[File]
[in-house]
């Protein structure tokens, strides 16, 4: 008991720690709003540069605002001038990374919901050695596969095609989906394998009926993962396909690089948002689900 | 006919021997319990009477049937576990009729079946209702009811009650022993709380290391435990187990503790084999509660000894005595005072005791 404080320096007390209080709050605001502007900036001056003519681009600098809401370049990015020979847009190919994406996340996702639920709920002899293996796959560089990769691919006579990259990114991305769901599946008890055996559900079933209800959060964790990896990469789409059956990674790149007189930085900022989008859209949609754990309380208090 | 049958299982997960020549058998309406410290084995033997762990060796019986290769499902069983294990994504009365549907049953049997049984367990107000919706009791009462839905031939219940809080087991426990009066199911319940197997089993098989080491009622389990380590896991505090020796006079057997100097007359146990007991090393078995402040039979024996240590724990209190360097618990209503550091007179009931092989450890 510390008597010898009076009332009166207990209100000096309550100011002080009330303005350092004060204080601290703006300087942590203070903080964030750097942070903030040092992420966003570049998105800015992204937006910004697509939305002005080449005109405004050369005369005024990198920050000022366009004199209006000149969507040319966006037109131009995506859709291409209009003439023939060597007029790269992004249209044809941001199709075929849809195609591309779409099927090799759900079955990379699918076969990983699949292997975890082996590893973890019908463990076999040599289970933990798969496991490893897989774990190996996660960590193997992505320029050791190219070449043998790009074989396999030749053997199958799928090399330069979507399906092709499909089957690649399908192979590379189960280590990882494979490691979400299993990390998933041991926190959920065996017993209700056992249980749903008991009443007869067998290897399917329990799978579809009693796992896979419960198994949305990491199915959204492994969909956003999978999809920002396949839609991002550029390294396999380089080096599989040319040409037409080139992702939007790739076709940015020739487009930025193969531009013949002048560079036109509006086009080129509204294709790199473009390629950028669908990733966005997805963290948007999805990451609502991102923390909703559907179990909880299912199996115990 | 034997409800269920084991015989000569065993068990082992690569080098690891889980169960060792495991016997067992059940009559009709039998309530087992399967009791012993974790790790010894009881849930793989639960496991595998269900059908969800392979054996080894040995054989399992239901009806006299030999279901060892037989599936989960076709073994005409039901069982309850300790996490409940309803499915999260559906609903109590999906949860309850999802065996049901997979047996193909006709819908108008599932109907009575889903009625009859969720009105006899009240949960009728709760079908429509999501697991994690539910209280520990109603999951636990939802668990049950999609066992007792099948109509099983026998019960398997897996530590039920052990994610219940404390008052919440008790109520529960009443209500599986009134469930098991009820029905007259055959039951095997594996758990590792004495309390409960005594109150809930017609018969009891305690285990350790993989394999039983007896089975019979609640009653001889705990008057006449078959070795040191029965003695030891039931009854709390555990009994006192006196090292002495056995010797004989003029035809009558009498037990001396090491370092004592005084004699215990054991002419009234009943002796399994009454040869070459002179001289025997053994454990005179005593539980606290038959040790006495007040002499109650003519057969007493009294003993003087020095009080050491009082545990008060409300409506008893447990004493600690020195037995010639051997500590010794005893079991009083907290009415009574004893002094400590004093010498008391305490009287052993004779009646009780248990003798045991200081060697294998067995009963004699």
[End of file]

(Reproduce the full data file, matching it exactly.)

[in-house]
């Protein structure tokens, strides 16, 4: 008991720690709003540069605002001038990374919901050695596969095609989906394998009926993962396909690089948002689900 | 006919021997319990009477049937576990009729079946209702009811009650022993709380290391435990187990503790084999509660000894005595005072005791 404080320096007390209080709050605001502007900036001056003519681009600098809401370049990015020979847009190919994406996340996702639920709920002899293996796959560089990769691919006579990259990114991305769901599946008890055996559900079933209800959060964790990896990469789409059956990674790149007189930085900022989008859209949609754990309380208090 | 049958299982997960020549058998309406410290084995033997762990060796019986290769499902069983294990994504009365549907049953049997049984367990107000919706009791009462839905031939219940809080087991426990009066199911319940197997089993098989080491009622389990380590896991505090020796006079057997100097007359146990007991090393078995402040039979024996240590724990209190360097618990209503550091007179009931092989450890 510390008597010898009076009332009166207990209100000096309550100011002080009330303005350092004060204080601290703006300087942590203070903080964030750097942070903030040092992420966003570049998105800015992204937006910004697509939305002005080449005109405004050369005369005024990198920050000022366009004199209006000149969507040319966006037109131009995506859709291409209009003439023939060597007029790269992004249209044809941001199709075929849809195609591309779409099927090799759900079955990379699918076969990983699949292997975890082996590893973890019908463990076999040599289970933990798969496991490893897989774990190996996660960590193997992505320029050791190219070449043998790009074989396999030749053997199958799928090399330069979507399906092709499909089957690649399908192979590379189960280590990882494979490691979400299993990390998933041991926190959920065996017993209700056992249980749903008991009443007869067998290897399917329990799978579809009693796992896979419960198994949305990491199915959204492994969909956003999978999809920002396949839609991002550029390294396999380089080096599989040319040409037409080139992702939007790739076709940015020739487009930025193969531009013949002048560079036109509006086009080129509204294709790199473009390629950028669908990733966005997805963290948007999805990451609502991102923390909703559907179990909880299912199996115990 | 034997409800269920084991015989000569065993068990082992690569080098690891889980169960060792495991016997067992059940009559009709039998309530087992399967009791012993974790790790010894009881849930793989639960496991595998269900059908969800392979054996080894040995054989399992239901009806006299030999279901060892037989599936989960076709073994005409039901069982309850300790996490409940309803499915999260559906609903109590999906949860309850999802065996049901997979047996193909006709819908108008599932109907009575889903009625009859969720009105006899009240949960009728709760079908429509999501697991994690539910209280520990109603999951636990939802668990049950999609066992007792099948109509099983026998019960398997897996530590039920052990994610219940404390008052919440008790109520529960009443209500599986009134469930098991009820029905007259055959039951095997594996758990590792004495309390409960005594109150809930017609018969009891305690285990350790993989394999039983007896089975019979609640009653001889705990008057006449078959070795040191029965003695030891039931009854709390555990009994006192006196090292002495056995010797004989003029035809009558009498037990001396090491370092004592005084004699215990054991002419009234009943002796399994009454040869070459002179001289025997053994454990005179005593539980606290038959040790006495007040002499109650003519057969007493009294003993003087020095009080050491009082545990008060409300409506008893447990004493600690020195037995010639051997500590010794005893079991009083907290009415009574004893002094400590004093010498008391305490009287052993004779009646009780248990003798045991200081060697294998067995009963004699």